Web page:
‘ “”Now, I kind of see him as this nephew… He is a very important person in my life, and he always will be, but I have finally gotten to that point where it’s OK if I don’t think about him every minute every day.””’

Since it’s shown that open adoptions can still hold a healthy family dynamic, is there a benefit to have an adoption closed? There’s always the rare possibility of so; but there is an old stigma around adoption, starting with having children out of wedlock. In the 60’s and back, there was a stigma about single mothers or having children out of wedlock. Most women were ashamed of this and tried to bury their past by having closed adoptions. Then it seemed beneficial, but now in modern society, a single mother or a child out of wedlock isn’t an issue (Bergal, 2). One woman, Sara Feigenholtz, who was adopted found her mother when she was an adult. During their meeting, her birth mother told her that she needed protection from society and not her child when she became an adult (Bergal, 5)

Since then, in 2016 and in Ohio, over 9,000 adoptee requests and 7,800 certificates were issued. Only 259 parents wanted to be redacted (Bergal, 4). Around 5% are confidential in the U.S. (Rosenbaum, 3). This shows that most birth parents are interested in having some form of communication with their child. Even if it’s one-sided, mothers placing their child’s birthday on the calendars secretly and waiting one day to get a phone call, or the adopted child wanting to thank their birth mothers for putting them up (Schroeder, 6). Many birth parents are grateful afterward for the opportunity to know their child is happy and healthy (Schroeder,7).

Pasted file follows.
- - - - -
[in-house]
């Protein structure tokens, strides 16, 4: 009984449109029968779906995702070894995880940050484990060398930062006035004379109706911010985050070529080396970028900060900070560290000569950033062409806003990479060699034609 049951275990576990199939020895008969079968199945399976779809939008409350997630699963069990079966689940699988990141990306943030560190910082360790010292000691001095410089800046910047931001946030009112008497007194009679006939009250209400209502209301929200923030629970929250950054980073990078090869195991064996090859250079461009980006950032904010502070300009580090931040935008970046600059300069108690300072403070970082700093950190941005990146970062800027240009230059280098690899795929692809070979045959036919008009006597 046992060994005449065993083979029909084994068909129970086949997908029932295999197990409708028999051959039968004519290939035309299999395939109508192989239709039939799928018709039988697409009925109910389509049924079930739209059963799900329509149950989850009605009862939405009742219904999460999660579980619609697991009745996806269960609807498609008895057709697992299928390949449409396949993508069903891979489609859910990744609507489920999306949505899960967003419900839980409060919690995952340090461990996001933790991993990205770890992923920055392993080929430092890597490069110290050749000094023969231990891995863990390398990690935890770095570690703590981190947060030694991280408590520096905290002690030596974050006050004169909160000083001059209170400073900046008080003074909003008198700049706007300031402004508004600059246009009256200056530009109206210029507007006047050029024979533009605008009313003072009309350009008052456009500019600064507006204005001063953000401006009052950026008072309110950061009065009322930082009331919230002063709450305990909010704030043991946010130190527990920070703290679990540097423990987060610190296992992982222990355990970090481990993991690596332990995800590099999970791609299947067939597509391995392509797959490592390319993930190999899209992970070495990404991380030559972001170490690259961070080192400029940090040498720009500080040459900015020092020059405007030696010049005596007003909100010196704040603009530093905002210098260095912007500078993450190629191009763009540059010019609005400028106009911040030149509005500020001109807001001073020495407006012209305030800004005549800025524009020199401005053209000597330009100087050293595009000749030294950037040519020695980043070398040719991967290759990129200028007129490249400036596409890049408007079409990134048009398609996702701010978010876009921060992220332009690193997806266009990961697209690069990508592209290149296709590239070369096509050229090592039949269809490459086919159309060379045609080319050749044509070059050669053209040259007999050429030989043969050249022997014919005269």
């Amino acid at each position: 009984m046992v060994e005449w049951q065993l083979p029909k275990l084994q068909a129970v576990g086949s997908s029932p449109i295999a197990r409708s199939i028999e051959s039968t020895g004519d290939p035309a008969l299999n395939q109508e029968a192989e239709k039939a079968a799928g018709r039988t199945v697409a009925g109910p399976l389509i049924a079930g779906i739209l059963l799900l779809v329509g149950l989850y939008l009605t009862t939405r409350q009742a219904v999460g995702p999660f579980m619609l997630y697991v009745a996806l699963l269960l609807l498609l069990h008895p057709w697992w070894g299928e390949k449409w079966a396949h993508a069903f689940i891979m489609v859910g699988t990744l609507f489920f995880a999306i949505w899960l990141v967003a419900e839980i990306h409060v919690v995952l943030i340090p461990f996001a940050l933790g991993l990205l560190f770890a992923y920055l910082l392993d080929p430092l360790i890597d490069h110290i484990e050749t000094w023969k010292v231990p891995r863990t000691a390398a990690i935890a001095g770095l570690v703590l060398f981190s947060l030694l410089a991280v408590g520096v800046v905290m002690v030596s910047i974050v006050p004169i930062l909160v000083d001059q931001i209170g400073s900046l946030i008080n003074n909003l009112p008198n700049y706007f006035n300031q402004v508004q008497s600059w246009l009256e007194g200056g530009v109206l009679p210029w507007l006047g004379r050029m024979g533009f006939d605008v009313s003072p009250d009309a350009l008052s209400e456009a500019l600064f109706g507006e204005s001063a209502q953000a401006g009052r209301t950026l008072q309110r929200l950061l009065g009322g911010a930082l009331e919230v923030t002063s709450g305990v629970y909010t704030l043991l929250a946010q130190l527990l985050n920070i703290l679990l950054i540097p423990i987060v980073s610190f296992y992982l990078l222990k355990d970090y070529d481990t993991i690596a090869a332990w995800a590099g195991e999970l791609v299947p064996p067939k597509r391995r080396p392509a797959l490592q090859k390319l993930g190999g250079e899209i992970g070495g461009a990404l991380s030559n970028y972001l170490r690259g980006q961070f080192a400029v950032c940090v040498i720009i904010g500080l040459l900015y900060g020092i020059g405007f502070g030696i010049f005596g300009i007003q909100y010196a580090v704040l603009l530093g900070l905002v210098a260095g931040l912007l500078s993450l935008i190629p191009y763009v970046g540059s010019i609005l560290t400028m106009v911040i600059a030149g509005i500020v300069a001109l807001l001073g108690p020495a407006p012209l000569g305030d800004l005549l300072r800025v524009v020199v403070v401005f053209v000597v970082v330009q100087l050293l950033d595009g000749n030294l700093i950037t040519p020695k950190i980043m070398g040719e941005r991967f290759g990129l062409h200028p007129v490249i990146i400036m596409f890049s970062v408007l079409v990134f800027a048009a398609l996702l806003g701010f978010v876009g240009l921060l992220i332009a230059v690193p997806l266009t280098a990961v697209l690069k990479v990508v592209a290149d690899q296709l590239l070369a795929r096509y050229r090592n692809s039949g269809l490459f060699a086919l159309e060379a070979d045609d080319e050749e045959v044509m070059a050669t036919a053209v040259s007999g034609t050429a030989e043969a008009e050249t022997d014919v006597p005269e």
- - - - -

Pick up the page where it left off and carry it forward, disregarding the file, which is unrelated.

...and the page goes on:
“It’s not like this shameful thing; they were like, ‘Do you know how long we’ve been waiting to meet you?’ (Rosenbaum, 8) Closed adoptions seem futile to use for secrecy in this age of technology. There’s plenty of DNA sites like 23andMe and Ancestry.com that could pinpoint their estranged relatives or even to their parents (Rosenbaum, 2). On social media, they’re easily searchable as well. Sites like Facebook and Instagram give a wide net for adoptees to browse, it is changing what adoption is (Belkin, 1). Wouldn’t it be better to have a controlled degree of openness than for the adult child to pop up abruptly at some point in life? Having a closed adoption isn’t going to make the child disappear. Actions have consequences and this is the consequence. Wouldn’t someone want it on equal terms? Rejection should always be expected, but while discovering answers it won’t always will be easy (Browne, 2).